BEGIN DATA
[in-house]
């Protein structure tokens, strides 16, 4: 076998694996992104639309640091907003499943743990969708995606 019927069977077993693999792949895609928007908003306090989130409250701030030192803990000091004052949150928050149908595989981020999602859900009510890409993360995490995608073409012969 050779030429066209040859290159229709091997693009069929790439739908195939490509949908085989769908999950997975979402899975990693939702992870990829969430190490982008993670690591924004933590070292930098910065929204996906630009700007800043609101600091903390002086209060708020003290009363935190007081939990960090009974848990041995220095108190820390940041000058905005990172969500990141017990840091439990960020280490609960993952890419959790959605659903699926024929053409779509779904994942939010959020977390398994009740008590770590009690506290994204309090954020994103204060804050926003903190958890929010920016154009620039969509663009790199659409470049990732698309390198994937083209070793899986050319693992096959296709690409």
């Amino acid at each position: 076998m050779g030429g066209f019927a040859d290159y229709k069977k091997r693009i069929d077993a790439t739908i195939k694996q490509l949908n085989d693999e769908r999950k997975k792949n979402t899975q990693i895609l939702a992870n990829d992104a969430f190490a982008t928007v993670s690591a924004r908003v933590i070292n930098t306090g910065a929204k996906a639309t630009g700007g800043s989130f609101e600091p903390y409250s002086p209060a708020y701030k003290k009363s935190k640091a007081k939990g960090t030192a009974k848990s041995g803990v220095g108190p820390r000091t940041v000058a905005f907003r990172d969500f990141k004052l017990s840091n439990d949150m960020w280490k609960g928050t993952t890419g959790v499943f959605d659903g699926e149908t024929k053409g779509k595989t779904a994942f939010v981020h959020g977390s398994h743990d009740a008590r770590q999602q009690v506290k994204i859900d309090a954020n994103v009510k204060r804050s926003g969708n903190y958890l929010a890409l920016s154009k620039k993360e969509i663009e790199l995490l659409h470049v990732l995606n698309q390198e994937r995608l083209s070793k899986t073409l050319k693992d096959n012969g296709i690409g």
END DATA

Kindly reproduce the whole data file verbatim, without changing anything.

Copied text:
[in-house]
């Protein structure tokens, strides 16, 4: 076998694996992104639309640091907003499943743990969708995606 019927069977077993693999792949895609928007908003306090989130409250701030030192803990000091004052949150928050149908595989981020999602859900009510890409993360995490995608073409012969 050779030429066209040859290159229709091997693009069929790439739908195939490509949908085989769908999950997975979402899975990693939702992870990829969430190490982008993670690591924004933590070292930098910065929204996906630009700007800043609101600091903390002086209060708020003290009363935190007081939990960090009974848990041995220095108190820390940041000058905005990172969500990141017990840091439990960020280490609960993952890419959790959605659903699926024929053409779509779904994942939010959020977390398994009740008590770590009690506290994204309090954020994103204060804050926003903190958890929010920016154009620039969509663009790199659409470049990732698309390198994937083209070793899986050319693992096959296709690409």
């Amino acid at each position: 076998m050779g030429g066209f019927a040859d290159y229709k069977k091997r693009i069929d077993a790439t739908i195939k694996q490509l949908n085989d693999e769908r999950k997975k792949n979402t899975q990693i895609l939702a992870n990829d992104a969430f190490a982008t928007v993670s690591a924004r908003v933590i070292n930098t306090g910065a929204k996906a639309t630009g700007g800043s989130f609101e600091p903390y409250s002086p209060a708020y701030k003290k009363s935190k640091a007081k939990g960090t030192a009974k848990s041995g803990v220095g108190p820390r000091t940041v000058a905005f907003r990172d969500f990141k004052l017990s840091n439990d949150m960020w280490k609960g928050t993952t890419g959790v499943f959605d659903g699926e149908t024929k053409g779509k595989t779904a994942f939010v981020h959020g977390s398994h743990d009740a008590r770590q999602q009690v506290k994204i859900d309090a954020n994103v009510k204060r804050s926003g969708n903190y958890l929010a890409l920016s154009k620039k993360e969509i663009e790199l995490l659409h470049v990732l995606n698309q390198e994937r995608l083209s070793k899986t073409l050319k693992d096959n012969g296709i690409g």